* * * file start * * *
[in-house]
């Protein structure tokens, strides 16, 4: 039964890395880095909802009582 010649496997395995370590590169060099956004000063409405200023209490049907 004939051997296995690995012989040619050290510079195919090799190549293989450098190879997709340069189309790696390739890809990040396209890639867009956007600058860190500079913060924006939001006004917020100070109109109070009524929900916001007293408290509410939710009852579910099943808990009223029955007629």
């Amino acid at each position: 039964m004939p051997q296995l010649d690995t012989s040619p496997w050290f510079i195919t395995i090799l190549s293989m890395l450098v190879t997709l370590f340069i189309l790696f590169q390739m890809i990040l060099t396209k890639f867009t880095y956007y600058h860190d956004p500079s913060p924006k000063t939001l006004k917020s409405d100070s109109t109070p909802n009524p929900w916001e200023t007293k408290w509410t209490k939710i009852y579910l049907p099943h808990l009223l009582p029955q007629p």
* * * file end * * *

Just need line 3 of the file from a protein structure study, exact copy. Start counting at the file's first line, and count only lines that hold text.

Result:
């Amino acid at each position: 039964m004939p051997q296995l010649d690995t012989s040619p496997w050290f510079i195919t395995i090799l190549s293989m890395l450098v190879t997709l370590f340069i189309l790696f590169q390739m890809i990040l060099t396209k890639f867009t880095y956007y600058h860190d956004p500079s913060p924006k000063t939001l006004k917020s409405d100070s109109t109070p909802n009524p929900w916001e200023t007293k408290w509410t209490k939710i009852y579910l049907p099943h808990l009223l009582p029955q007629p």